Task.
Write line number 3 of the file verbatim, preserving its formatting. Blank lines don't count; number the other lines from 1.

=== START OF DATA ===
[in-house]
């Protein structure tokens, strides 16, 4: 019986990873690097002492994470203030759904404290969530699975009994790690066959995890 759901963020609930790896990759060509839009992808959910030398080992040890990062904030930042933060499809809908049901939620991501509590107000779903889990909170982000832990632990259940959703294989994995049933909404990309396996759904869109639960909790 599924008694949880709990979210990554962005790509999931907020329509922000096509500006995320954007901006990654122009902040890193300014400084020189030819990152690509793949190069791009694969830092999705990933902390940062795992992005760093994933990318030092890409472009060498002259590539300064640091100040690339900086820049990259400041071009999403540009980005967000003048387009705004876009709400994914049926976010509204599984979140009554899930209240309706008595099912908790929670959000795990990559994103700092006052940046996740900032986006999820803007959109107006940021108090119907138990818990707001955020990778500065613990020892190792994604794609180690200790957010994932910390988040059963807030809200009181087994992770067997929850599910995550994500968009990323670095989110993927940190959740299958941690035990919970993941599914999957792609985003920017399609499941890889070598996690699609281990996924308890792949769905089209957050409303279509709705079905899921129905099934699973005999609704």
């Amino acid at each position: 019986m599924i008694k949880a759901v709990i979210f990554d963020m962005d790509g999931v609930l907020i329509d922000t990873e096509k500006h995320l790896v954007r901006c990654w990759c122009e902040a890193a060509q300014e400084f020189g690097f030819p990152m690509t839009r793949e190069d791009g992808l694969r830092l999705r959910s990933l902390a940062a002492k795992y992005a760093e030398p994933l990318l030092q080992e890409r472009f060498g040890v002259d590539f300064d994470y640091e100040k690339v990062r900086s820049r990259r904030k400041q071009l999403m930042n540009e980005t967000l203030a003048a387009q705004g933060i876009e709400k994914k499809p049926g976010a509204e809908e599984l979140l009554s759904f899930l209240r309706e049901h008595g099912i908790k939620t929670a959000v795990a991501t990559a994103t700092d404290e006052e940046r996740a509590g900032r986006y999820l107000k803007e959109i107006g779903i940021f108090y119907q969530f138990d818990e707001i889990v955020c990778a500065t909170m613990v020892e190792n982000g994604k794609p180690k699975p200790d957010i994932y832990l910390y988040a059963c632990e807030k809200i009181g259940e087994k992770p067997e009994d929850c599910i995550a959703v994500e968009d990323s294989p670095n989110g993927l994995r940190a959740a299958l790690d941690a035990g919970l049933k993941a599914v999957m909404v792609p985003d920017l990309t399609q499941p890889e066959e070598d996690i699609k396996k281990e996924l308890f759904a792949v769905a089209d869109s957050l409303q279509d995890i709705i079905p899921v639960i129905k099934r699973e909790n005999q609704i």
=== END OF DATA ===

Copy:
């Amino acid at each position: 019986m599924i008694k949880a759901v709990i979210f990554d963020m962005d790509g999931v609930l907020i329509d922000t990873e096509k500006h995320l790896v954007r901006c990654w990759c122009e902040a890193a060509q300014e400084f020189g690097f030819p990152m690509t839009r793949e190069d791009g992808l694969r830092l999705r959910s990933l902390a940062a002492k795992y992005a760093e030398p994933l990318l030092q080992e890409r472009f060498g040890v002259d590539f300064d994470y640091e100040k690339v990062r900086s820049r990259r904030k400041q071009l999403m930042n540009e980005t967000l203030a003048a387009q705004g933060i876009e709400k994914k499809p049926g976010a509204e809908e599984l979140l009554s759904f899930l209240r309706e049901h008595g099912i908790k939620t929670a959000v795990a991501t990559a994103t700092d404290e006052e940046r996740a509590g900032r986006y999820l107000k803007e959109i107006g779903i940021f108090y119907q969530f138990d818990e707001i889990v955020c990778a500065t909170m613990v020892e190792n982000g994604k794609p180690k699975p200790d957010i994932y832990l910390y988040a059963c632990e807030k809200i009181g259940e087994k992770p067997e009994d929850c599910i995550a959703v994500e968009d990323s294989p670095n989110g993927l994995r940190a959740a299958l790690d941690a035990g919970l049933k993941a599914v999957m909404v792609p985003d920017l990309t399609q499941p890889e066959e070598d996690i699609k396996k281990e996924l308890f759904a792949v769905a089209d869109s957050l409303q279509d995890i709705i079905p899921v639960i129905k099934r699973e909790n005999q609704i």